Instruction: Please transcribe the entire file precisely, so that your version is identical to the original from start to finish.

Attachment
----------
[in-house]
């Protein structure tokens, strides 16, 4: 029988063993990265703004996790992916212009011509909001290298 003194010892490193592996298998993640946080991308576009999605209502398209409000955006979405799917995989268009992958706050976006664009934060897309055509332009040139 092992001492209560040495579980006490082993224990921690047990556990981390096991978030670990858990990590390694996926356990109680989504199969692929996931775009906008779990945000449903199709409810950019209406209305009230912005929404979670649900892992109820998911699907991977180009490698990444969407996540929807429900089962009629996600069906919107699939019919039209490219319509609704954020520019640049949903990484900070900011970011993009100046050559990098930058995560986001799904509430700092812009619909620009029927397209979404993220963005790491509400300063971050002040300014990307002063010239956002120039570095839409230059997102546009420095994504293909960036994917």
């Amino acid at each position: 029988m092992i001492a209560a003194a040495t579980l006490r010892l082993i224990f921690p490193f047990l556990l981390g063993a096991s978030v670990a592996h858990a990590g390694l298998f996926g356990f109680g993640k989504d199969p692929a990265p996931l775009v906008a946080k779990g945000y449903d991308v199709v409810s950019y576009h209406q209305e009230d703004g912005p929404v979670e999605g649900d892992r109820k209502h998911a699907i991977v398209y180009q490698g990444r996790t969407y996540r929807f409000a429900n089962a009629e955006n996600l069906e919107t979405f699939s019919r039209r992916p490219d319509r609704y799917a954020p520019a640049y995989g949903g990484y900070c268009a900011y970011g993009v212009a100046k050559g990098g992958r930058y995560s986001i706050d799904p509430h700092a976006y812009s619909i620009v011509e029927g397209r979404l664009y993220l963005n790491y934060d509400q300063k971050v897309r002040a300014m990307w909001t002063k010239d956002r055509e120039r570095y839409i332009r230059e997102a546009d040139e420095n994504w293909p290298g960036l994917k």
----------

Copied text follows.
[in-house]
């Protein structure tokens, strides 16, 4: 029988063993990265703004996790992916212009011509909001290298 003194010892490193592996298998993640946080991308576009999605209502398209409000955006979405799917995989268009992958706050976006664009934060897309055509332009040139 092992001492209560040495579980006490082993224990921690047990556990981390096991978030670990858990990590390694996926356990109680989504199969692929996931775009906008779990945000449903199709409810950019209406209305009230912005929404979670649900892992109820998911699907991977180009490698990444969407996540929807429900089962009629996600069906919107699939019919039209490219319509609704954020520019640049949903990484900070900011970011993009100046050559990098930058995560986001799904509430700092812009619909620009029927397209979404993220963005790491509400300063971050002040300014990307002063010239956002120039570095839409230059997102546009420095994504293909960036994917």
């Amino acid at each position: 029988m092992i001492a209560a003194a040495t579980l006490r010892l082993i224990f921690p490193f047990l556990l981390g063993a096991s978030v670990a592996h858990a990590g390694l298998f996926g356990f109680g993640k989504d199969p692929a990265p996931l775009v906008a946080k779990g945000y449903d991308v199709v409810s950019y576009h209406q209305e009230d703004g912005p929404v979670e999605g649900d892992r109820k209502h998911a699907i991977v398209y180009q490698g990444r996790t969407y996540r929807f409000a429900n089962a009629e955006n996600l069906e919107t979405f699939s019919r039209r992916p490219d319509r609704y799917a954020p520019a640049y995989g949903g990484y900070c268009a900011y970011g993009v212009a100046k050559g990098g992958r930058y995560s986001i706050d799904p509430h700092a976006y812009s619909i620009v011509e029927g397209r979404l664009y993220l963005n790491y934060d509400q300063k971050v897309r002040a300014m990307w909001t002063k010239d956002r055509e120039r570095y839409i332009r230059e997102a546009d040139e420095n994504w293909p290298g960036l994917k």